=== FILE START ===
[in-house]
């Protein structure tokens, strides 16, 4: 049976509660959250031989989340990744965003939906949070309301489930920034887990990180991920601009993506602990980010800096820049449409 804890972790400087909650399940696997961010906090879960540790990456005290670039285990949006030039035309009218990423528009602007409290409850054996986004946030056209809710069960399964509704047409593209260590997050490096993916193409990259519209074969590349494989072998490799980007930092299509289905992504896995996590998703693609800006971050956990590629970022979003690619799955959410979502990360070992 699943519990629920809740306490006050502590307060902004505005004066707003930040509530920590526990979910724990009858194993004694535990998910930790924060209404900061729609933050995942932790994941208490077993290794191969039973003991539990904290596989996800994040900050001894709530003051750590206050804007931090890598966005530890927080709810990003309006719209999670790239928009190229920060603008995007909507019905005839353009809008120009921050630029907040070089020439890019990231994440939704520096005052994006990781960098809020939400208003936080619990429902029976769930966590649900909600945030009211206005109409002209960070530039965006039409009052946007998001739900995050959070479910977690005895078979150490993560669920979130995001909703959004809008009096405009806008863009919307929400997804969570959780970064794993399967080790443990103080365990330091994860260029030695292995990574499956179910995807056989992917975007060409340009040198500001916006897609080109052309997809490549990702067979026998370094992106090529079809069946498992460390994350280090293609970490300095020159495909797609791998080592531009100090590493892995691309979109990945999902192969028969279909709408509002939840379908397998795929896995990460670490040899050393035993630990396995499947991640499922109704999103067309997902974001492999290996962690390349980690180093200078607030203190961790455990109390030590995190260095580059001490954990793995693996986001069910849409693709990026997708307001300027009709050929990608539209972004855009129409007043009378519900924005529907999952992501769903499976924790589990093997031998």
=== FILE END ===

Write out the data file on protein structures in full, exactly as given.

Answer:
[in-house]
């Protein structure tokens, strides 16, 4: 049976509660959250031989989340990744965003939906949070309301489930920034887990990180991920601009993506602990980010800096820049449409 804890972790400087909650399940696997961010906090879960540790990456005290670039285990949006030039035309009218990423528009602007409290409850054996986004946030056209809710069960399964509704047409593209260590997050490096993916193409990259519209074969590349494989072998490799980007930092299509289905992504896995996590998703693609800006971050956990590629970022979003690619799955959410979502990360070992 699943519990629920809740306490006050502590307060902004505005004066707003930040509530920590526990979910724990009858194993004694535990998910930790924060209404900061729609933050995942932790994941208490077993290794191969039973003991539990904290596989996800994040900050001894709530003051750590206050804007931090890598966005530890927080709810990003309006719209999670790239928009190229920060603008995007909507019905005839353009809008120009921050630029907040070089020439890019990231994440939704520096005052994006990781960098809020939400208003936080619990429902029976769930966590649900909600945030009211206005109409002209960070530039965006039409009052946007998001739900995050959070479910977690005895078979150490993560669920979130995001909703959004809008009096405009806008863009919307929400997804969570959780970064794993399967080790443990103080365990330091994860260029030695292995990574499956179910995807056989992917975007060409340009040198500001916006897609080109052309997809490549990702067979026998370094992106090529079809069946498992460390994350280090293609970490300095020159495909797609791998080592531009100090590493892995691309979109990945999902192969028969279909709408509002939840379908397998795929896995990460670490040899050393035993630990396995499947991640499922109704999103067309997902974001492999290996962690390349980690180093200078607030203190961790455990109390030590995190260095580059001490954990793995693996986001069910849409693709990026997708307001300027009709050929990608539209972004855009129409007043009378519900924005529907999952992501769903499976924790589990093997031998």